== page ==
The Compass: Official Newspaper of the Catholic Diocese of Green Bay
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September 8, 2000 Issue
Bishop Banks' Corner

Bishop Robert J. Banks
Bishop Robert J. Banks

Belief affects view of death, illness

The Gospel sheds light on our own suffering and care of ill and dying


By Bishop Robert Banks

Hospitals have been on my mind the past couple of weeks.

One of the reasons, perhaps the one most on my mind, was my own visit to one of our Catholic hospitals for a thallium stress test. (No need to be alarmed. The doctors thought it might be a good idea to celebrate the tenth anniversary of my by-pass operation by seeing if the Boston doctors did a good job. It seems they did.)

The good thing about a bishop's visit to a hospital is that it reminds him of what the patient and the staff go through every day. Since I was told to show up for the test in comfortable clothes, I did not wear my usual black suit and Roman collar. That meant that for the staff, apart from a few of the office employees who recognized me, I was simply Joe Q. Patient.

I went prepared, however, carrying a thick theological magazine, since I knew most of my time there would probably be spent waiting. Most of the population of Green Bay had apparently made an appointment for an X-ray that day, so I was lucky to have to wait only a half-hour before being ushered into the appropriate test room.

The very pleasant nurse practitioner checked if I wanted to be called "Robert" or "Bob," as she filled out the necessary forms. We then learned someone else needed the room more than we did, so we moved across the hall. After another wait, the attending doctor showed up to monitor my performance. He looked young enough to have graduated from high school this past June, but his nametag said he was a doctor.

After a brief workout on the treadmill, it was back to the first room for a 40 minute spell in a thallium detector machine that looked every bit of the hundreds of thousands of dollars it must have cost. And the hospital must have at least three of them, plus the trained staff to use them. It's easy to see why health care is expensive.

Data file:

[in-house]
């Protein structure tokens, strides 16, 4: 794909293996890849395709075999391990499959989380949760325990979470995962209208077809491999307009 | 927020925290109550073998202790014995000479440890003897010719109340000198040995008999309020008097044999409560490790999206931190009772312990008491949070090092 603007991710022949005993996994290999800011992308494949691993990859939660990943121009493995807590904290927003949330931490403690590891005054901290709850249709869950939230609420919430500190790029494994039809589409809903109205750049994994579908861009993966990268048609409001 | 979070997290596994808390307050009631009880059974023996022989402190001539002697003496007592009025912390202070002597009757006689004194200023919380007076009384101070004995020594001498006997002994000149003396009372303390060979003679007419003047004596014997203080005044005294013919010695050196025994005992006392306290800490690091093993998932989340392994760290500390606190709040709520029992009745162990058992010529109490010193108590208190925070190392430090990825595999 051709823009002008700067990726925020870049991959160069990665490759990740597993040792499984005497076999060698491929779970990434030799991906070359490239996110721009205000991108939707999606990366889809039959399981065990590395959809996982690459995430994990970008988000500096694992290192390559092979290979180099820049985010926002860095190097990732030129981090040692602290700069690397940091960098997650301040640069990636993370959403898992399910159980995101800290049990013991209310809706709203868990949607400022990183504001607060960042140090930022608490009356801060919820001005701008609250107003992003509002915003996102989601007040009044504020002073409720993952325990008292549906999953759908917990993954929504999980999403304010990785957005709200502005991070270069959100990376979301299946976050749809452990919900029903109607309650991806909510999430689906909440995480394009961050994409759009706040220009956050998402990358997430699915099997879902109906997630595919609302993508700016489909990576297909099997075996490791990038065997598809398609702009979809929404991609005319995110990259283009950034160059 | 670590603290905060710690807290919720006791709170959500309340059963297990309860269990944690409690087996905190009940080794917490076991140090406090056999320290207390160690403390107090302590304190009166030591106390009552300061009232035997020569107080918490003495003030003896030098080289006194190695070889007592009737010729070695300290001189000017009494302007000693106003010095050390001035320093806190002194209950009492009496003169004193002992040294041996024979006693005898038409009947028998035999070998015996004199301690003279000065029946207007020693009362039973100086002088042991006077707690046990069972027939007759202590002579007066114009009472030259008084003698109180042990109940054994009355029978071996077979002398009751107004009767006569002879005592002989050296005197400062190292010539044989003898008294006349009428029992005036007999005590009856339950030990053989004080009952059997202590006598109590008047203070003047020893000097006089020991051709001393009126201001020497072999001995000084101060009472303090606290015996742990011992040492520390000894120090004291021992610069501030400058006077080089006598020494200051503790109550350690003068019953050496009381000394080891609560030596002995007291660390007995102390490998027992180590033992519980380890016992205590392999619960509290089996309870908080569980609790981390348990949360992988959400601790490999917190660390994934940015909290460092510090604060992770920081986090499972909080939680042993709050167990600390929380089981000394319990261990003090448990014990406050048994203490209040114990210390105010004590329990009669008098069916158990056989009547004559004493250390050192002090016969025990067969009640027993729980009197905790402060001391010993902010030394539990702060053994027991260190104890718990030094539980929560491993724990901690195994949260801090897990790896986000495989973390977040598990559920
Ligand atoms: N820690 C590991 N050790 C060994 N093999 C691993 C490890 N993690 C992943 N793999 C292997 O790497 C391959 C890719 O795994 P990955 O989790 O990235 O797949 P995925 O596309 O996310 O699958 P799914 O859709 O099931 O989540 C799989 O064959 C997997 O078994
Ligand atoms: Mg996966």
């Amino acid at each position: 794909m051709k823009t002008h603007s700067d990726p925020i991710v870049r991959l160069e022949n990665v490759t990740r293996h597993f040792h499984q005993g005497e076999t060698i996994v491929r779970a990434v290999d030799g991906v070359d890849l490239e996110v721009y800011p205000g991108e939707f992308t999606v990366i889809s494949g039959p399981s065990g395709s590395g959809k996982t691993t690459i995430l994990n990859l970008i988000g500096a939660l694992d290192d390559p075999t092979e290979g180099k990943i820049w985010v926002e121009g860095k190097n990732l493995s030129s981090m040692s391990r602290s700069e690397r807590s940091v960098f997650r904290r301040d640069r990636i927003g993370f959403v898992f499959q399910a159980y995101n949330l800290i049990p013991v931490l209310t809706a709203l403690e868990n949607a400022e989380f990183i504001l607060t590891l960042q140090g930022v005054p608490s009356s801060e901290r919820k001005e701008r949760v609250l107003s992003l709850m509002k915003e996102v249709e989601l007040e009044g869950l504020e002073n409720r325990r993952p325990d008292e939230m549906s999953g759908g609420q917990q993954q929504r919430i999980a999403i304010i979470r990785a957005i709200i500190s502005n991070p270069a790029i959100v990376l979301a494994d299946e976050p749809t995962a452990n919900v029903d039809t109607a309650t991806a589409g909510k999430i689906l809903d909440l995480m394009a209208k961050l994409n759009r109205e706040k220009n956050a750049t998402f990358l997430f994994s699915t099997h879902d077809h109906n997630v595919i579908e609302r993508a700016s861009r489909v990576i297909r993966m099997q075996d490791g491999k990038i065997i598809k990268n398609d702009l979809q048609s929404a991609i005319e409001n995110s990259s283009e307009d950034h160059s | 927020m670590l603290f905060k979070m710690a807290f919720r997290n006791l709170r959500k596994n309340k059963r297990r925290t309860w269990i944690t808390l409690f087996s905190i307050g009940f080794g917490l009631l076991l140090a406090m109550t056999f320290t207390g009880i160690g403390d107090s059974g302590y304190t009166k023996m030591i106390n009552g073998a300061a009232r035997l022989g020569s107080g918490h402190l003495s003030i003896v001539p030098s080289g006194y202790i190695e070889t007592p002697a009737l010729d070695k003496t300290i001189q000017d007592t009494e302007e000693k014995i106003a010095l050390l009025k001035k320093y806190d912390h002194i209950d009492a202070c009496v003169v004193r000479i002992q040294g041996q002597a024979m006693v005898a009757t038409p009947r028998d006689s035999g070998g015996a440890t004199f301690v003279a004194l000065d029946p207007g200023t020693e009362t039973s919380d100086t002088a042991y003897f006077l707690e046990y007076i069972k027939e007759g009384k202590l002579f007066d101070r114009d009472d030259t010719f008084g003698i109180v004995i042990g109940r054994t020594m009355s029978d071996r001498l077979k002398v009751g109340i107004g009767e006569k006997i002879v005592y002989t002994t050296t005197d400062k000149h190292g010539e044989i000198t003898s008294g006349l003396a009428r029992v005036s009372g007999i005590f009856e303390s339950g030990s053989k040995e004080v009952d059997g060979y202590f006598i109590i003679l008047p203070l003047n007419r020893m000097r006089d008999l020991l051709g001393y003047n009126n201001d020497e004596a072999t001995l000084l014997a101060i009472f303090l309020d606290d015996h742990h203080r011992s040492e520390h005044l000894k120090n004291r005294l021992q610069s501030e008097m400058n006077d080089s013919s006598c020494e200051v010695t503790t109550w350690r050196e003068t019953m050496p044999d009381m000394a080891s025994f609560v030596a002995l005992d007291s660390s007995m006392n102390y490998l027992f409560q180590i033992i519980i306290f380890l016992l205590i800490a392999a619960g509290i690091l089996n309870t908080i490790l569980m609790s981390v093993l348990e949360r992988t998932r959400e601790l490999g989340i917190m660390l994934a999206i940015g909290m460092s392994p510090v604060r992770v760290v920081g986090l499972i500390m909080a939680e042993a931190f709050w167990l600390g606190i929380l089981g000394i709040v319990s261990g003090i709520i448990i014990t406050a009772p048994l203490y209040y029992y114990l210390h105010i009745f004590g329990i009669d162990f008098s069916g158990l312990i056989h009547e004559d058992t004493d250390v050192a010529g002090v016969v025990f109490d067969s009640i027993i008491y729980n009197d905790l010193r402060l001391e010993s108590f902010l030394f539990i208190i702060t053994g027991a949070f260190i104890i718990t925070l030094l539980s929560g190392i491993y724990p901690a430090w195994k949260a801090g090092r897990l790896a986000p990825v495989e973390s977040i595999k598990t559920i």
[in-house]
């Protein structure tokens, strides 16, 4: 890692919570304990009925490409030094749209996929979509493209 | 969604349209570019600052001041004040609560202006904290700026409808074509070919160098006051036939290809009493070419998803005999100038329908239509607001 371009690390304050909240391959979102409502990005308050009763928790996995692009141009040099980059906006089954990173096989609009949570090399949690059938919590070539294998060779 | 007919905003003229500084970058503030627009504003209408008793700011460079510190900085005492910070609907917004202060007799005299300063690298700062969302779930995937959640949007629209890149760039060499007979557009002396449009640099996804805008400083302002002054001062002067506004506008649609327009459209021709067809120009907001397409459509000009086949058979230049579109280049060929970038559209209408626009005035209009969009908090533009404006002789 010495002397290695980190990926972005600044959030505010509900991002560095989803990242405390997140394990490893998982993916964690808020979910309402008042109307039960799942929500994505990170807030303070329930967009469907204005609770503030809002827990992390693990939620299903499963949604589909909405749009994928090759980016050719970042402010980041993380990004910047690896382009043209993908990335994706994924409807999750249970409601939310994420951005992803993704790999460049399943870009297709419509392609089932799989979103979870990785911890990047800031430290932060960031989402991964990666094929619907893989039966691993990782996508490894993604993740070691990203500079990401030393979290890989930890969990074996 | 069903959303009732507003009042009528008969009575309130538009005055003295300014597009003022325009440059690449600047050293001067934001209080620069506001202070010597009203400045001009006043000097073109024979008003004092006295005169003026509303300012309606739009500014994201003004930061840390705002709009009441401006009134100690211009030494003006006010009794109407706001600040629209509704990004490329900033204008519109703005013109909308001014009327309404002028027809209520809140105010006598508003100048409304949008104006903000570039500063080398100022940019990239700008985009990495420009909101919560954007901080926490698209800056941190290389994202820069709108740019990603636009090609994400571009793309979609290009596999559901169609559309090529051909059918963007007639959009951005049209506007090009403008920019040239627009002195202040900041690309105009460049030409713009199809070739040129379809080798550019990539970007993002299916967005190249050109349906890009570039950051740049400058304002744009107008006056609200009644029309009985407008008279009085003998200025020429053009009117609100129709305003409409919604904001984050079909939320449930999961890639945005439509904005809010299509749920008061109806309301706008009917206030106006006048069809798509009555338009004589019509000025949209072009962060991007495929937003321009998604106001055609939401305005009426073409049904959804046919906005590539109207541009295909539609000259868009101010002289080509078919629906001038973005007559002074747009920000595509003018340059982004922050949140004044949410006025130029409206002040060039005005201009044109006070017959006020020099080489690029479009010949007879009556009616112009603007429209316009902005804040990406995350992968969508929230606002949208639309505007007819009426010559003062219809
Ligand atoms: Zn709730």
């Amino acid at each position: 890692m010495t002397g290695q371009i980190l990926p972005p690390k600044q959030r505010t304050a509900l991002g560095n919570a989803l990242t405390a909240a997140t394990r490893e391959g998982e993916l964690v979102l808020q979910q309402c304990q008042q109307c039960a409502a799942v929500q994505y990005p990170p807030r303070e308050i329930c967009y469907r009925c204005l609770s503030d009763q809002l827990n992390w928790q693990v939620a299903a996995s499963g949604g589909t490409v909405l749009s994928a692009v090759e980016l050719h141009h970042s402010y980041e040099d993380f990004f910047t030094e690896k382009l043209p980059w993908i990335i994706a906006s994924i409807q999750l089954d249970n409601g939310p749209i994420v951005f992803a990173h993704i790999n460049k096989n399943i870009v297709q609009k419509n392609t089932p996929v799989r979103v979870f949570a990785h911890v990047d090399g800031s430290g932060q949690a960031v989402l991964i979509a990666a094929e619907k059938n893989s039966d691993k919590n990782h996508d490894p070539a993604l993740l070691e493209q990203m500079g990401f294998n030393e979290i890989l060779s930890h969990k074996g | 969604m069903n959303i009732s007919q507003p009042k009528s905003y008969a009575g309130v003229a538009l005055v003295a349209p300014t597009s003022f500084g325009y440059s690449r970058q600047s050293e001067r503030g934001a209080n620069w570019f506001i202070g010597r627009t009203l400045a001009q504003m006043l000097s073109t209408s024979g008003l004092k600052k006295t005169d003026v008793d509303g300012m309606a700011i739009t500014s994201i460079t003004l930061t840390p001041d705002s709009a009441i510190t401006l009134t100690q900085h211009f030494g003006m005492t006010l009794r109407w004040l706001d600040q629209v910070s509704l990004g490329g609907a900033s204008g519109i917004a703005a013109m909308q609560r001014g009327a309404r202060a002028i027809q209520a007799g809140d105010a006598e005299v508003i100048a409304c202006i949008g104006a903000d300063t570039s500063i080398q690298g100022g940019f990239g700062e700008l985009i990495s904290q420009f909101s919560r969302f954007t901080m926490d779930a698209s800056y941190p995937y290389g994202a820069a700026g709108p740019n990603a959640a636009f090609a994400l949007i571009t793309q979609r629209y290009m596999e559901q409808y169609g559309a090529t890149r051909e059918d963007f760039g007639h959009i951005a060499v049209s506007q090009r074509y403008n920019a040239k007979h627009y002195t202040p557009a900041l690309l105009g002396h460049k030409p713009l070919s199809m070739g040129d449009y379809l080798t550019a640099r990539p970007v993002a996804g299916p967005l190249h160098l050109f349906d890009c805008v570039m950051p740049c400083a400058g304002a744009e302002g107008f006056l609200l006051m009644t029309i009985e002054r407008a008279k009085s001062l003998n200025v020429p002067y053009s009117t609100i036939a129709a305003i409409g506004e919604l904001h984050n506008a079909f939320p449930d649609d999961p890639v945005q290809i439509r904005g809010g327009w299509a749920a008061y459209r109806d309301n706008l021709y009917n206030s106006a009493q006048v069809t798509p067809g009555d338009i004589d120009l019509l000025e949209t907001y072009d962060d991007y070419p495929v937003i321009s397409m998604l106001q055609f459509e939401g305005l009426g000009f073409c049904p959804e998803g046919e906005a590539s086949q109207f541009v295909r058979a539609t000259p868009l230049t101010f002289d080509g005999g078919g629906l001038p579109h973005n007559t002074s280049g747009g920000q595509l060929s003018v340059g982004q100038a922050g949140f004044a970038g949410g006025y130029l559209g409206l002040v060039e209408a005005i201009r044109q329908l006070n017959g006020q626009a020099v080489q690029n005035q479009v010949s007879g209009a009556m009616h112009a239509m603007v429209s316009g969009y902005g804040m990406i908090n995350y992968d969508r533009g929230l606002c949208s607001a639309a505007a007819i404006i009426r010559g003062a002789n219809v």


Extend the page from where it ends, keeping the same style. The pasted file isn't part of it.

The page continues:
Which takes me to another reason why hospitals have been on my mind. A short time ago, I had the privilege of blessing the new Mercy Medical Center in Oshkosh. Sponsored by the Sisters of the Sorrowful Mother, working together with the Springfield Franciscan Sisters as partners in the Affinity Healthcare System, it is a beautiful, modern facility for which the Oshkosh community must be very grateful.

In my brief visit, I was impressed by the striking religious art and signage in the public areas of he hospital. Particularly impressive were the brief psalm verses on the walls of the corridors. Their messages should be so uplifting both for patients and staff.

And that brings me to the final reason why hospitals have been on my mind. Two weeks ago, we held our annual meeting of the leadership of the Catholic hospitals, nursing homes and other health care facilities in our Diocese. Thanks principally to women religious, northeast Wisconsin is blessed with a number of excellent Catholic health care facilities. These annual meetings give the leadership a chance to talk about some of their common challenges.

As you might imagine, critical issues of personnel, finances and competition naturally take up some of the time, but the major issue which the Catholic Health Association suggested for discussion was End of Life care.

Without going into details, the main presentation focussed on the importance of pain management and what I would summarize as TLC -- tender loving care. It seems clear that it will be easier for loved ones to give tender loving care if a person has expressed, before a crisis, his or her wishes about the kind of medical treatment to be given.

At the end of a rather technical discussion, the bishop had a chance to add his brief comments. I called attention to what our faith offers as we confront End of Life issues: hope and the value of suffering.

If a person has no belief that there is life after death, only nothingness, then that person's approach to death may be quite different than the believer's. Our faith tells the believer that, with death, life is not ended, but changed. This hope of a better life after death can be a white-knuckled hope that we hold onto with difficulty, as did St. Therese of Lisieux. But it is hope and it can lift the spirit.

The Gospel also offers us the important truth that there is value in suffering. And no matter how effective the drugs might be that manage pain, there usually is suffering as we approach the End of Life. It might be the weakness that keeps us confined to bed, the loneliness that goes with serious sickness, or the thought of those who will be left behind.

The Gospel tells us that Jesus experienced the suffering of the Cross. Nails confined him to the wood; his followers fled; he had to leave his mother in the care of a friend. Yet it was through this suffering and death that salvation was won for the world. We Christians are invited to join our suffering to that of Jesus for the salvation of the world. So we never need be alone in our suffering; it is always with the Jesus who loves us in and beyond death.

For many modern Americans, these truths might seem old-fashioned, even unreal, or what is worse, impractical. From what I have seen and experienced, they do work for the person who believes.



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